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Linz, Austria

Thursday, 26 March 2009

Linz is the European Union cultural Capitol for 2009, which means that there is a huge influx of funding for events programming. KAPU, the venue where we always perform, was offered some of this money, but after carefully examining the guidelines and restrictions on how that money must be spent, the collective that operates KAPU decided to decline. Because all the funds for a program must be spent in one evening and none can be put toward infrastructure maintenance and organizational longevity, and because the "Cultural Capitol" ticket pricing guidelines would conflict with, undercut, and undermine the KAPU ticket pricing strategy, and for other reasons, they refused the money. There is a pattern developing with the annually shifting E.U. Cultural Capitol, that many jobs are created in the arts, and arts administration for only one year, after which funding is gone and people are left out of work. At KAPU, their work is made harder for the year, as thousands of Euros are poured into other venues which are then able to put on free or very cheap events, similar to what might be seen at KAPU. This has the effect of diminishing their regular audience, who now can see a show cheaper elsewhere.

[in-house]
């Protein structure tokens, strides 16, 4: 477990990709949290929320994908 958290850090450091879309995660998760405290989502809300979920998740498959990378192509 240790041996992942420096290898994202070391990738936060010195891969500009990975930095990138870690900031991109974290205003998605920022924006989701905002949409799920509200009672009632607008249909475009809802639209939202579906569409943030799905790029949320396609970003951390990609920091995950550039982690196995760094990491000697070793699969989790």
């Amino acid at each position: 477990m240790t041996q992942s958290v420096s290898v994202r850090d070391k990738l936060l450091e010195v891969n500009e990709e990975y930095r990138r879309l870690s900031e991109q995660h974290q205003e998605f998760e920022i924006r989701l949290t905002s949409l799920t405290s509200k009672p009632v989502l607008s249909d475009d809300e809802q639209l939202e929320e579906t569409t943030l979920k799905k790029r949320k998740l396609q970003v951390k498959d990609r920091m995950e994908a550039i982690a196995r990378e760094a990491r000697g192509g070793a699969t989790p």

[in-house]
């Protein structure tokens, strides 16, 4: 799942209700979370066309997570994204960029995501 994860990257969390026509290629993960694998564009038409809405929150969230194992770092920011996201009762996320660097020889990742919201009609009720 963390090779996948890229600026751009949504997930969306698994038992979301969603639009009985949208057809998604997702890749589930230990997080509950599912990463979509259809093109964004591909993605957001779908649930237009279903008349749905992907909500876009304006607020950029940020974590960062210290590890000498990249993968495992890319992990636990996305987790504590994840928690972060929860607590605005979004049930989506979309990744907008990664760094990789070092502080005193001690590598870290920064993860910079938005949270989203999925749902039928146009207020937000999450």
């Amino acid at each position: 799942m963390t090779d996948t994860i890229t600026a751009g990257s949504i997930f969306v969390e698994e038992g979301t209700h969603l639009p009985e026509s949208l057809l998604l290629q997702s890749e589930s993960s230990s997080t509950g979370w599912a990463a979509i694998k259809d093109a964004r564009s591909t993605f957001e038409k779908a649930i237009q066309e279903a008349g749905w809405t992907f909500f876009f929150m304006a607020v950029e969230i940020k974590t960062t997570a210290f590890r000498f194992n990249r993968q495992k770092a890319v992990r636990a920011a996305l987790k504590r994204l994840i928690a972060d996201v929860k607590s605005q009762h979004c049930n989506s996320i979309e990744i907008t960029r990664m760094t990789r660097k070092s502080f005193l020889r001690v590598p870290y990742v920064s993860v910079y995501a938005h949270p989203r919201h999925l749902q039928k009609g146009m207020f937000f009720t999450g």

Maria guided us a bit around the city on Thursday. She is not at all a cynical person, but she seemed to suggest that there was some irony in the fact that Hitler had wanted to make Linz, his birthplace, into Europe's cultural capitol, and that now that it is, this history is somehow overlooked.

"This is the main bridge in Linz across the Danube," she explained as we walked over it. "It was built from stones carved by prisoners in concentration camps. But there is not plaque, no sign to tell you this."

a telephone in Linz, Austria